The last time I saw her was in the hospital the day before I flew to Chicago for a conference. I remember telling her to get better when I return. She passed away a few days after that. While I still miss her, I know that she has indeed gotten better.

I will also always be grateful to Alice for my start in the creative industry. The in-house experience is foundational to my current approach to brand development, where I believe in going deep within a company, collaborating with my client’s team, and developing brand-centric solutions together.

Thank you for that. Let’s now pivot to the main focus of our interview. This might be intuitive, but I think it’s helpful to specifically articulate it. In your words, can you share a few reasons why great customer service and a great customer experience is essential for success in business?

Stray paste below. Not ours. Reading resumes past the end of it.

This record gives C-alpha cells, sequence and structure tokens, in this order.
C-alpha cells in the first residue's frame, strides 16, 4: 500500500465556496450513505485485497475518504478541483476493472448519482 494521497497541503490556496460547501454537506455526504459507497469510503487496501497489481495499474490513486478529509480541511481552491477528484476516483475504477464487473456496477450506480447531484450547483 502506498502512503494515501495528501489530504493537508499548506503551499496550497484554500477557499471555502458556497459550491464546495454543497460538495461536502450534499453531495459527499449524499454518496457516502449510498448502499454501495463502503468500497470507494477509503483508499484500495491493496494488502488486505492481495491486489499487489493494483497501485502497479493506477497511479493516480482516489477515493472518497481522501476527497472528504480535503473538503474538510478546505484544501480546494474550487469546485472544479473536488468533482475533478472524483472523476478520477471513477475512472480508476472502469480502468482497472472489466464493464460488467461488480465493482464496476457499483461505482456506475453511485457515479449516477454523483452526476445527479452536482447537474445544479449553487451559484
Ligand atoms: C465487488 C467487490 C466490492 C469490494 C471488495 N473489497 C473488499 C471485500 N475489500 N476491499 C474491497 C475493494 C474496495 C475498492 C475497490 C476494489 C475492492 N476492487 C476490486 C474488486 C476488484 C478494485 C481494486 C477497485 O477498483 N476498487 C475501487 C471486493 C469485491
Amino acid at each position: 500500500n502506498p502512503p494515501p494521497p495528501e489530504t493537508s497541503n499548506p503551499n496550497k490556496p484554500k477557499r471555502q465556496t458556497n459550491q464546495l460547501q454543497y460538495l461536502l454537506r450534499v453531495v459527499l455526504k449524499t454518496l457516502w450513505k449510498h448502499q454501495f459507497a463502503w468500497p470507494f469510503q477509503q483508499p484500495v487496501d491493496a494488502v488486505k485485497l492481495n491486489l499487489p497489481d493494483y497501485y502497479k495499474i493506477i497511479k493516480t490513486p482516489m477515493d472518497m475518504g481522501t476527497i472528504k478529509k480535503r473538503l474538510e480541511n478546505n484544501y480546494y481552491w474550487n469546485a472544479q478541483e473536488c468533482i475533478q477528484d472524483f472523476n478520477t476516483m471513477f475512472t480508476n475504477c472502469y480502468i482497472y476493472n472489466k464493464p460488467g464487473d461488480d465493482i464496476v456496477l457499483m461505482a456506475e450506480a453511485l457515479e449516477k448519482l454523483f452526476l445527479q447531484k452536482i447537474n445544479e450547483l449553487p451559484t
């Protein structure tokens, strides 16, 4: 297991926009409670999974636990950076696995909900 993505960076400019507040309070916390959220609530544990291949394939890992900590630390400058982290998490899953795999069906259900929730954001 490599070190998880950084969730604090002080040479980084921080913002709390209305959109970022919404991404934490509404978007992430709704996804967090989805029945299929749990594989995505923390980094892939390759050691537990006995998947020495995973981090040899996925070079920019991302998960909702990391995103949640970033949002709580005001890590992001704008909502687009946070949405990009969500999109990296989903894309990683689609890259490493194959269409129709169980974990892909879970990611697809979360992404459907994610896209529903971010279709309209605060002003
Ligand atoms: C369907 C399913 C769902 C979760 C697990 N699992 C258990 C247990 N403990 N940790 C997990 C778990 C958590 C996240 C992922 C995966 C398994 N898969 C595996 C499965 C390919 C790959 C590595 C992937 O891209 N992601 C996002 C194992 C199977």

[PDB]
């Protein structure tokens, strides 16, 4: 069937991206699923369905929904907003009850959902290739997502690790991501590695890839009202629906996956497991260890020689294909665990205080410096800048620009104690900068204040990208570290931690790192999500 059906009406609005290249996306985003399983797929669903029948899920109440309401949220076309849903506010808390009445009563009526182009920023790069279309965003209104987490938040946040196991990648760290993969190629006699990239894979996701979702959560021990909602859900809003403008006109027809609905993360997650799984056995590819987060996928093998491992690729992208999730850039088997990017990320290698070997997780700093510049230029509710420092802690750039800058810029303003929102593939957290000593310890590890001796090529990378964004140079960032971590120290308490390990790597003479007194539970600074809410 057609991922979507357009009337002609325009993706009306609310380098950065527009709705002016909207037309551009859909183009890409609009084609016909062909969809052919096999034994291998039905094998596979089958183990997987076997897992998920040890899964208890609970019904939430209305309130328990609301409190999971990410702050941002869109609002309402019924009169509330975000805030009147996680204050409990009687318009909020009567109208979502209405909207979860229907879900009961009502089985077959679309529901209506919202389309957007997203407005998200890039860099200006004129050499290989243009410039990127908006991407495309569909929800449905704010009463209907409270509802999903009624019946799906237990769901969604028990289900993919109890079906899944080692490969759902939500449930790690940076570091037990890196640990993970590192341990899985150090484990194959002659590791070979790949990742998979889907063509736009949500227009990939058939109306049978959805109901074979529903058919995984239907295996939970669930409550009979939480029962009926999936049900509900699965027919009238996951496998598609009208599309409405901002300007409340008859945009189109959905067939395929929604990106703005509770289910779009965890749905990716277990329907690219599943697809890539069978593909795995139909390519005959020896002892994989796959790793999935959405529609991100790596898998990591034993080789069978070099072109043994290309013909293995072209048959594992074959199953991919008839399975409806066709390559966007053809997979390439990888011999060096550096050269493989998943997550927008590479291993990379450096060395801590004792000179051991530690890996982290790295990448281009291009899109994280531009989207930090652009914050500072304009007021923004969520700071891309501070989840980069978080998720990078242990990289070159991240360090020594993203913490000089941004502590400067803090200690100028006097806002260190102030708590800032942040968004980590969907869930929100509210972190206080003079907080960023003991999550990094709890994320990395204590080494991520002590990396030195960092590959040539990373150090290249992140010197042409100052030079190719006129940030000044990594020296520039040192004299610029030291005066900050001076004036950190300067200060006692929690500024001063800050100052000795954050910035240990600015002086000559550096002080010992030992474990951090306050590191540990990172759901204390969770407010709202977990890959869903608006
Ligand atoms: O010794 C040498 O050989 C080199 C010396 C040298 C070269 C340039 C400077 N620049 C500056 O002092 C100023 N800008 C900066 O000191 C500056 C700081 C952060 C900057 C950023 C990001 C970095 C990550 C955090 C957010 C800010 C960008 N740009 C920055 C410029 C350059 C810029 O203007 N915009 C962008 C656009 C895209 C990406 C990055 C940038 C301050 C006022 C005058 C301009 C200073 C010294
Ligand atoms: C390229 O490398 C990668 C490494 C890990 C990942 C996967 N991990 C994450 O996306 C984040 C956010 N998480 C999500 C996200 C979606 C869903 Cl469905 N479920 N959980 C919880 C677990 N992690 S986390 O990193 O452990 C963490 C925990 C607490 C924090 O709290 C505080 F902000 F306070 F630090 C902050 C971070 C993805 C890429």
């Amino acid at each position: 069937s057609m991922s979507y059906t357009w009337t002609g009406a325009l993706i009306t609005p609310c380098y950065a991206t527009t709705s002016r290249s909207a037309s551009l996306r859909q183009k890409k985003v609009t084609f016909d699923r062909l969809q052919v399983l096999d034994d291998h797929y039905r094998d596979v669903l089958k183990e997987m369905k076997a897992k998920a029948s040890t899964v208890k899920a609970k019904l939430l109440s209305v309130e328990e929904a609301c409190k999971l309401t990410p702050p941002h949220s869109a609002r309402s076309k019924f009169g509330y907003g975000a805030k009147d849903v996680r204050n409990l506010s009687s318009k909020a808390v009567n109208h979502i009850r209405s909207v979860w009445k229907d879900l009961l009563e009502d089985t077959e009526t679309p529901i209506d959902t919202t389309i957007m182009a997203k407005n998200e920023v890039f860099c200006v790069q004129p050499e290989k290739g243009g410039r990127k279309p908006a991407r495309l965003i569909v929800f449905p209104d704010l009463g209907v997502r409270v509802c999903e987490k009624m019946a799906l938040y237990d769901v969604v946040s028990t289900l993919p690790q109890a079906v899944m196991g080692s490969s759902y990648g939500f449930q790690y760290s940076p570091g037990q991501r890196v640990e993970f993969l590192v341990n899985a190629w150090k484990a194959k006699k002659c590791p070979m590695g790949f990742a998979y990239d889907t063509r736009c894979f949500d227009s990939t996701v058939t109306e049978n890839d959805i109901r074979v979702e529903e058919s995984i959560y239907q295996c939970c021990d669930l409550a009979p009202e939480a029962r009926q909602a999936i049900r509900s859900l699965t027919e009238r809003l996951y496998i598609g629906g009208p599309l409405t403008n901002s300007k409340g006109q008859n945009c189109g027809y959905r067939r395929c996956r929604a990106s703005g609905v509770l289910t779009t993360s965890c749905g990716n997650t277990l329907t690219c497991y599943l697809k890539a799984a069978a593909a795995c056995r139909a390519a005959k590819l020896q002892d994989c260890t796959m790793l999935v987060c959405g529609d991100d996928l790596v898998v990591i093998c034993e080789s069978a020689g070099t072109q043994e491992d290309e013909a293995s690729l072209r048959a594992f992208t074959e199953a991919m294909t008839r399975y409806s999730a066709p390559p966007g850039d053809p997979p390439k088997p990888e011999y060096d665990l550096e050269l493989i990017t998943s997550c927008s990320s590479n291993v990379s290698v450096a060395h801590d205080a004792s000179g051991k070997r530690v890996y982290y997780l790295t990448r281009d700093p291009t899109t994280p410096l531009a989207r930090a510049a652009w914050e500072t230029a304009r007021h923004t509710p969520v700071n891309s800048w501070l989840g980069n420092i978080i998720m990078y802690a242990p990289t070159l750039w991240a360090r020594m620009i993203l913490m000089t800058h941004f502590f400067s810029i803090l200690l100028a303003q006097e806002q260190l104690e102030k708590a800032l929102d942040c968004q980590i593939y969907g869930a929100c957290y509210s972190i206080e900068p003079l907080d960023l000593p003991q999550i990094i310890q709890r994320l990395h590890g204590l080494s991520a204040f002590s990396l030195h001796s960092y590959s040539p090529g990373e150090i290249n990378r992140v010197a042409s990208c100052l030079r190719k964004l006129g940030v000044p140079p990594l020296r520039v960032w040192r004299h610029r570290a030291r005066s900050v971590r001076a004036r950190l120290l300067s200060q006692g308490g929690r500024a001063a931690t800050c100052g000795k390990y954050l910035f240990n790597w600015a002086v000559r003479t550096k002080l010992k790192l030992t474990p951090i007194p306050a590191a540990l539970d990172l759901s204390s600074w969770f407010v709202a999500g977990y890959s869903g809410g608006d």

All businesses are human organizations seeking to make connections with other humans, whether it is through an exchange of goods or information.

As such, we should not look at a customer as a financial transaction or employment paycheck. Yes, I believe that customers should include both the ones who pay for a product or service, and the ones who make the delivery of that product or service possible.

Great customer service will lead to a great customer experience. The ultimate goal is for a business to make a lasting and positive impression on a person so that he or she becomes an advocate for life; as an employee and/or as a consumer.

We have all had times either in a store, or online, when we’ve had a very poor experience as a customer or user. If the importance of a good customer experience is so intuitive, and apparent, where is the disconnect? How is it that so many companies do not make this a priority?